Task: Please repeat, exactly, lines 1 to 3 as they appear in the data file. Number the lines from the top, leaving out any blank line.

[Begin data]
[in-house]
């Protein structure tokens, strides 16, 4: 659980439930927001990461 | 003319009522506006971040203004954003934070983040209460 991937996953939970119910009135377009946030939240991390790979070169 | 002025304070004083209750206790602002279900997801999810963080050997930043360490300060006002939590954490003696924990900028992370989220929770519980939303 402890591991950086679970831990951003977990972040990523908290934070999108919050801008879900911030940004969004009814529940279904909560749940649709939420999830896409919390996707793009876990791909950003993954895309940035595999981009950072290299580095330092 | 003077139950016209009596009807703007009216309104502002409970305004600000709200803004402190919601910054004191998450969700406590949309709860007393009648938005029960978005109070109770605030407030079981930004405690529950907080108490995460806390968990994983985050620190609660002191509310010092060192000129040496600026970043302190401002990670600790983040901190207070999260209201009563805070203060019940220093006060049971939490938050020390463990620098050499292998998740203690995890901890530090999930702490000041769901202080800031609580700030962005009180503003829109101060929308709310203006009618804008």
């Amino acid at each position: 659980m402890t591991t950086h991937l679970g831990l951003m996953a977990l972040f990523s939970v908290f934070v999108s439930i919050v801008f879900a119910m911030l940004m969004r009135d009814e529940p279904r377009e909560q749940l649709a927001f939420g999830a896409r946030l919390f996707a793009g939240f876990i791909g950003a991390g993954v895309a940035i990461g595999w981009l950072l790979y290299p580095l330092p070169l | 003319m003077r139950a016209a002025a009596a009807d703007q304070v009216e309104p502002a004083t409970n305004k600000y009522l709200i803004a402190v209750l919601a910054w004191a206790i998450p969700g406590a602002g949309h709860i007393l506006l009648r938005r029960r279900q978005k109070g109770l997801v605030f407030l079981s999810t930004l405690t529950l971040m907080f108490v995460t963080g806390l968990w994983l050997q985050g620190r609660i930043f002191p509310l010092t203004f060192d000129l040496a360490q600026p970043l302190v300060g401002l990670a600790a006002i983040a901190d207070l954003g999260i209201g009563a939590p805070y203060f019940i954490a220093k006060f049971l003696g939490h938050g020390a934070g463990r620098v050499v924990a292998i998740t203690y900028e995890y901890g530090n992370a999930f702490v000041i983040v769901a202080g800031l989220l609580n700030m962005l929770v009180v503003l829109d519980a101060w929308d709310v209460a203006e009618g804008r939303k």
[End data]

[in-house]
């Protein structure tokens, strides 16, 4: 659980439930927001990461 | 003319009522506006971040203004954003934070983040209460 991937996953939970119910009135377009946030939240991390790979070169 | 002025304070004083209750206790602002279900997801999810963080050997930043360490300060006002939590954490003696924990900028992370989220929770519980939303 402890591991950086679970831990951003977990972040990523908290934070999108919050801008879900911030940004969004009814529940279904909560749940649709939420999830896409919390996707793009876990791909950003993954895309940035595999981009950072290299580095330092 | 003077139950016209009596009807703007009216309104502002409970305004600000709200803004402190919601910054004191998450969700406590949309709860007393009648938005029960978005109070109770605030407030079981930004405690529950907080108490995460806390968990994983985050620190609660002191509310010092060192000129040496600026970043302190401002990670600790983040901190207070999260209201009563805070203060019940220093006060049971939490938050020390463990620098050499292998998740203690995890901890530090999930702490000041769901202080800031609580700030962005009180503003829109101060929308709310203006009618804008």
């Amino acid at each position: 659980m402890t591991t950086h991937l679970g831990l951003m996953a977990l972040f990523s939970v908290f934070v999108s439930i919050v801008f879900a119910m911030l940004m969004r009135d009814e529940p279904r377009e909560q749940l649709a927001f939420g999830a896409r946030l919390f996707a793009g939240f876990i791909g950003a991390g993954v895309a940035i990461g595999w981009l950072l790979y290299p580095l330092p070169l | 003319m003077r139950a016209a002025a009596a009807d703007q304070v009216e309104p502002a004083t409970n305004k600000y009522l709200i803004a402190v209750l919601a910054w004191a206790i998450p969700g406590a602002g949309h709860i007393l506006l009648r938005r029960r279900q978005k109070g109770l997801v605030f407030l079981s999810t930004l405690t529950l971040m907080f108490v995460t963080g806390l968990w994983l050997q985050g620190r609660i930043f002191p509310l010092t203004f060192d000129l040496a360490q600026p970043l302190v300060g401002l990670a600790a006002i983040a901190d207070l954003g999260i209201g009563a939590p805070y203060f019940i954490a220093k006060f049971l003696g939490h938050g020390a934070g463990r620098v050499v924990a292998i998740t203690y900028e995890y901890g530090n992370a999930f702490v000041i983040v769901a202080g800031l989220l609580n700030m962005l929770v009180v503003l829109d519980a101060w929308d709310v209460a203006e009618g804008r939303k």